Te dehojé, como una rosa,
para verte tu alma,
y no la vi.
Mas todo en torno
– horizontes de tierras y de mares –,
todo, hasta el infinito,
se colmó de una esencia
inmensa y viva.
– Juan Ramon Jiminez
I took off petal after petal, as if you were a rose,
in order to see your soul,
and I didn’t see it.
However, everything around –
horizons of fields and oceans –
everything, even what was infinite,
was filled with a perfume,
immense and living.
– Translation by Robert Bly
|My own attempt at translation:
I stripped you,
like I would strip a rose of its leaves,
in order to see your soul
And I did not see it. But everything around –
horizons of earth and of ocean – everything, out to infinity
was filled with your perfume
immense and alive.
Mine is a less beautiful way. But I really think there is something specific in the choice of “dehoje” in the first bit. The word is literally ‘to de-leaf,’ maybe best translated as “defoliate.” This seems a very specific choice – the poet is not saying he tore away the PETALS of the rose, but its LEAVES. I like the idea that a rose’s soul is found not in the heart of the flower, but under its leaves….this implies that the soul of the rose is the thorn….That said, I adore the translation on “esencia” as “perfume.” Gorgeous, gorgeous – it could have been “essence,” which is much more abstract and less haunting than perfume.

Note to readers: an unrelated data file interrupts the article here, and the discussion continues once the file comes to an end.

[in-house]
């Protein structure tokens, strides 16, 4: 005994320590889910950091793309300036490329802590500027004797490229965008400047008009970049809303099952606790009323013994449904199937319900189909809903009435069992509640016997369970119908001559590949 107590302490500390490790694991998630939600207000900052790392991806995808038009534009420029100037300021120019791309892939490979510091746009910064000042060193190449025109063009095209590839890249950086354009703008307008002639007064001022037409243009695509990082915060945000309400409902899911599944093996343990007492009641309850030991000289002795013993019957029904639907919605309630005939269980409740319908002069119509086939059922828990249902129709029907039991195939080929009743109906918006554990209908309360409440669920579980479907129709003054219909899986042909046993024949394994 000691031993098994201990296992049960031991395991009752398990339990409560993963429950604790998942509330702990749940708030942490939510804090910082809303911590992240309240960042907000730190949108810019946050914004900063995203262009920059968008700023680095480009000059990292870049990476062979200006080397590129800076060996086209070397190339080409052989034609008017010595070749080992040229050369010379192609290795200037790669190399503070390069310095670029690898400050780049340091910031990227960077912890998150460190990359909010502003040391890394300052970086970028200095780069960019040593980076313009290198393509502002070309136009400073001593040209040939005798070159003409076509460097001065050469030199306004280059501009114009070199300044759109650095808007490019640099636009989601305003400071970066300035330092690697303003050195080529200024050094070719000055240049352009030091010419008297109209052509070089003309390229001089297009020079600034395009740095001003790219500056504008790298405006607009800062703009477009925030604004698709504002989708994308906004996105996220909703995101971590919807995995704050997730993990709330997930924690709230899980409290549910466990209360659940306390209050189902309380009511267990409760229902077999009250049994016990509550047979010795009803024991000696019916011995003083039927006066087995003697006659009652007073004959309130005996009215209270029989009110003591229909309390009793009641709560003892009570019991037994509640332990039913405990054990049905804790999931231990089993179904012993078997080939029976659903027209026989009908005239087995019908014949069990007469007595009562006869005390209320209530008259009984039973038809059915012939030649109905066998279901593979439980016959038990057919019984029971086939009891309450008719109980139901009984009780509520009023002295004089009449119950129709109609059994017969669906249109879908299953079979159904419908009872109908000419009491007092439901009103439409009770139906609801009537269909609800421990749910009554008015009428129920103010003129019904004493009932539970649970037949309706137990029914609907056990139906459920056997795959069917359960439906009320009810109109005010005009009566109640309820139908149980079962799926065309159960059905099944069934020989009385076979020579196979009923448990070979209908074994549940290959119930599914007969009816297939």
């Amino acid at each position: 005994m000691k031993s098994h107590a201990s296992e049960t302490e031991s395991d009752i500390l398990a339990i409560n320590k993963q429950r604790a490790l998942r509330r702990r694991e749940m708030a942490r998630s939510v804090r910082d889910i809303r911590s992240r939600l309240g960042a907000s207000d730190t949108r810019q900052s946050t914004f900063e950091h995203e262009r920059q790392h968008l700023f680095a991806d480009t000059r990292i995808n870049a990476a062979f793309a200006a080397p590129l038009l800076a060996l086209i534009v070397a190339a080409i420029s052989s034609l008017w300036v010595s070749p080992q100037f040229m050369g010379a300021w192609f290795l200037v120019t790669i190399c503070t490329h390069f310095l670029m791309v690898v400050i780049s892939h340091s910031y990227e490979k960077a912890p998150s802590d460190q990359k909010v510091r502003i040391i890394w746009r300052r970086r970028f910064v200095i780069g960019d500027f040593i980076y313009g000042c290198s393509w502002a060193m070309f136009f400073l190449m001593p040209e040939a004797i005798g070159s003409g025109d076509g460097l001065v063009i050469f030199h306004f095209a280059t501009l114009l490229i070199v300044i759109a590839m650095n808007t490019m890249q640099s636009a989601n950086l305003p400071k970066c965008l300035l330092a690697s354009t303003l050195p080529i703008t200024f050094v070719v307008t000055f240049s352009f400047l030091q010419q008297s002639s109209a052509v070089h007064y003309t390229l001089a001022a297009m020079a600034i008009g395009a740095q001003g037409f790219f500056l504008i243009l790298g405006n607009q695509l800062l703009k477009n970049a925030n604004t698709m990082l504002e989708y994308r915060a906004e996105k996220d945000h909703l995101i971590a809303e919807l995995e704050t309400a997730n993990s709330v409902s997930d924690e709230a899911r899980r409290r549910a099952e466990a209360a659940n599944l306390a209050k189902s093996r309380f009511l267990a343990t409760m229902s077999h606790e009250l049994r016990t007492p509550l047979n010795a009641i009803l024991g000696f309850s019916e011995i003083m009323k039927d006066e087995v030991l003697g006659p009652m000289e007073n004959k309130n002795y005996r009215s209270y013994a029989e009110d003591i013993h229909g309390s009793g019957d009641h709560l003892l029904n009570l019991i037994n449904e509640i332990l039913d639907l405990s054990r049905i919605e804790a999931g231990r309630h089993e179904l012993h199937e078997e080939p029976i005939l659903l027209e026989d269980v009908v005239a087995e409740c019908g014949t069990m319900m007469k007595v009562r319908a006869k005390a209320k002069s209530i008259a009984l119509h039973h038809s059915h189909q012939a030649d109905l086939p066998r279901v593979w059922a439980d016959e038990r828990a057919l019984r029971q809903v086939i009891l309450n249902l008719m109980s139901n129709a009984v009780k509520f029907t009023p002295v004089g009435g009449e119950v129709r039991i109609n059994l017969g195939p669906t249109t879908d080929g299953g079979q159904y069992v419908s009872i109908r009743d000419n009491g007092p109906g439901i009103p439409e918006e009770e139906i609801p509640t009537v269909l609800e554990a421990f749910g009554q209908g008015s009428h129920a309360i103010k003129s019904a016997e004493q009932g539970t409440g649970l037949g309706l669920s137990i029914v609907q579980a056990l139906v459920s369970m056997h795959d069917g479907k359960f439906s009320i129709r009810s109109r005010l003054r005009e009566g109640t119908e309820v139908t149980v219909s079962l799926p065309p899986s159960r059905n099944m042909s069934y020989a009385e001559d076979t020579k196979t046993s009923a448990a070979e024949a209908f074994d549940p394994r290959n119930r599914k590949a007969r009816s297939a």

Poetry by Juan Ramon Jiminez.
Translation by Robert Bly.
Kindly made public by As It Ought to Be.
Photo by Kyle Griffith, 2001. Accessed through the Cities and Buildings Database of the University of Washington Digital Collection.